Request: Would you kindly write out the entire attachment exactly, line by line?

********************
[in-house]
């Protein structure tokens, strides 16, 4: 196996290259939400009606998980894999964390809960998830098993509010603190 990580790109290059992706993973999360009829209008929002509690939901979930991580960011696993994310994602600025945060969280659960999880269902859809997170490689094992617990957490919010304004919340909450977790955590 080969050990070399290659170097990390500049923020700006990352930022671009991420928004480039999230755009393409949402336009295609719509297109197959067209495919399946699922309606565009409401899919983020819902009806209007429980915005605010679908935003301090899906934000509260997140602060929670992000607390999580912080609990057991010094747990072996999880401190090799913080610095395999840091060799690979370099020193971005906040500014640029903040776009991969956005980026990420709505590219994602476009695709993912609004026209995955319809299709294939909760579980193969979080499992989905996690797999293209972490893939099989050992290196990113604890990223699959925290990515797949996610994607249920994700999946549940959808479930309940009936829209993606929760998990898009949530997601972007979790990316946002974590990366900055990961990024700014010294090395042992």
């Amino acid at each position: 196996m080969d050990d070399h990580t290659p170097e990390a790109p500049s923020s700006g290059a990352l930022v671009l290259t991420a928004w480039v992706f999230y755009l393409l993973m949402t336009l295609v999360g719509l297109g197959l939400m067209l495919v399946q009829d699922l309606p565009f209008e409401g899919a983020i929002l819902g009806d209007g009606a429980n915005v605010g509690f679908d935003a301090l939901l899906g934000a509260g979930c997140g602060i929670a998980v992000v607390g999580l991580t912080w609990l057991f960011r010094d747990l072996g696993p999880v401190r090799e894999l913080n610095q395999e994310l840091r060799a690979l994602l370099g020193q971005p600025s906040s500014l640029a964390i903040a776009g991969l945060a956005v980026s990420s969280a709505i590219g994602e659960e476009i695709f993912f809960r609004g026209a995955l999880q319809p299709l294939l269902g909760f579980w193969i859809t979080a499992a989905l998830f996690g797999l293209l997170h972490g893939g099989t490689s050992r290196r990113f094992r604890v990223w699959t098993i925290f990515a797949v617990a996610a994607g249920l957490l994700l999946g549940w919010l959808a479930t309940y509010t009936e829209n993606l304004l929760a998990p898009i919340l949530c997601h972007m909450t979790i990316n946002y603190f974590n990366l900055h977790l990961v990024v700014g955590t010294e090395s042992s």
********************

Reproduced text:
[in-house]
């Protein structure tokens, strides 16, 4: 196996290259939400009606998980894999964390809960998830098993509010603190 990580790109290059992706993973999360009829209008929002509690939901979930991580960011696993994310994602600025945060969280659960999880269902859809997170490689094992617990957490919010304004919340909450977790955590 080969050990070399290659170097990390500049923020700006990352930022671009991420928004480039999230755009393409949402336009295609719509297109197959067209495919399946699922309606565009409401899919983020819902009806209007429980915005605010679908935003301090899906934000509260997140602060929670992000607390999580912080609990057991010094747990072996999880401190090799913080610095395999840091060799690979370099020193971005906040500014640029903040776009991969956005980026990420709505590219994602476009695709993912609004026209995955319809299709294939909760579980193969979080499992989905996690797999293209972490893939099989050992290196990113604890990223699959925290990515797949996610994607249920994700999946549940959808479930309940009936829209993606929760998990898009949530997601972007979790990316946002974590990366900055990961990024700014010294090395042992």
């Amino acid at each position: 196996m080969d050990d070399h990580t290659p170097e990390a790109p500049s923020s700006g290059a990352l930022v671009l290259t991420a928004w480039v992706f999230y755009l393409l993973m949402t336009l295609v999360g719509l297109g197959l939400m067209l495919v399946q009829d699922l309606p565009f209008e409401g899919a983020i929002l819902g009806d209007g009606a429980n915005v605010g509690f679908d935003a301090l939901l899906g934000a509260g979930c997140g602060i929670a998980v992000v607390g999580l991580t912080w609990l057991f960011r010094d747990l072996g696993p999880v401190r090799e894999l913080n610095q395999e994310l840091r060799a690979l994602l370099g020193q971005p600025s906040s500014l640029a964390i903040a776009g991969l945060a956005v980026s990420s969280a709505i590219g994602e659960e476009i695709f993912f809960r609004g026209a995955l999880q319809p299709l294939l269902g909760f579980w193969i859809t979080a499992a989905l998830f996690g797999l293209l997170h972490g893939g099989t490689s050992r290196r990113f094992r604890v990223w699959t098993i925290f990515a797949v617990a996610a994607g249920l957490l994700l999946g549940w919010l959808a479930t309940y509010t009936e829209n993606l304004l929760a998990p898009i919340l949530c997601h972007m909450t979790i990316n946002y603190f974590n990366l900055h977790l990961v990024v700014g955590t010294e090395s042992s």